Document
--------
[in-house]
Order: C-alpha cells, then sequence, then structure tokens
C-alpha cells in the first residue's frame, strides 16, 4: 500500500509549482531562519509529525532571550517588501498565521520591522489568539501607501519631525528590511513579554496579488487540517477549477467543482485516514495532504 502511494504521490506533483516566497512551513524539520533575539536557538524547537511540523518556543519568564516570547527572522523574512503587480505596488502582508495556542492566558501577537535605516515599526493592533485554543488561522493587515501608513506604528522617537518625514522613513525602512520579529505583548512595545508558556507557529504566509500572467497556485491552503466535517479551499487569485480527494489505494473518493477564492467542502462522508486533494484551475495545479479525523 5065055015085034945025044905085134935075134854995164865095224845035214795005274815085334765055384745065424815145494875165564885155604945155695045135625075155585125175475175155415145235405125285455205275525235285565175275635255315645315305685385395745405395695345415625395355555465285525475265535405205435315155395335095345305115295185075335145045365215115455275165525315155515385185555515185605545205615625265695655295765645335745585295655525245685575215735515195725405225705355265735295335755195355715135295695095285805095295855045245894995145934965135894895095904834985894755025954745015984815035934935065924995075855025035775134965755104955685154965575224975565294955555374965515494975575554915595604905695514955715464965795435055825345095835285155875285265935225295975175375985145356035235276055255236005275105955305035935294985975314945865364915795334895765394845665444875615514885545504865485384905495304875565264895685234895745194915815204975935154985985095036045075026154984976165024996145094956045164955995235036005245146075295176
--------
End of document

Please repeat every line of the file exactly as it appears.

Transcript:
[in-house]
Order: C-alpha cells, then sequence, then structure tokens
C-alpha cells in the first residue's frame, strides 16, 4: 500500500509549482531562519509529525532571550517588501498565521520591522489568539501607501519631525528590511513579554496579488487540517477549477467543482485516514495532504 502511494504521490506533483516566497512551513524539520533575539536557538524547537511540523518556543519568564516570547527572522523574512503587480505596488502582508495556542492566558501577537535605516515599526493592533485554543488561522493587515501608513506604528522617537518625514522613513525602512520579529505583548512595545508558556507557529504566509500572467497556485491552503466535517479551499487569485480527494489505494473518493477564492467542502462522508486533494484551475495545479479525523 5065055015085034945025044905085134935075134854995164865095224845035214795005274815085334765055384745065424815145494875165564885155604945155695045135625075155585125175475175155415145235405125285455205275525235285565175275635255315645315305685385395745405395695345415625395355555465285525475265535405205435315155395335095345305115295185075335145045365215115455275165525315155515385185555515185605545205615625265695655295765645335745585295655525245685575215735515195725405225705355265735295335755195355715135295695095285805095295855045245894995145934965135894895095904834985894755025954745015984815035934935065924995075855025035775134965755104955685154965575224975565294955555374965515494975575554915595604905695514955715464965795435055825345095835285155875285265935225295975175375985145356035235276055255236005275105955305035935294985975314945865364915795334895765394845665444875615514885545504865485384905495304875565264895685234895745194915815204975935154985985095036045075026154984976165024996145094956045164955995235036005245146075295176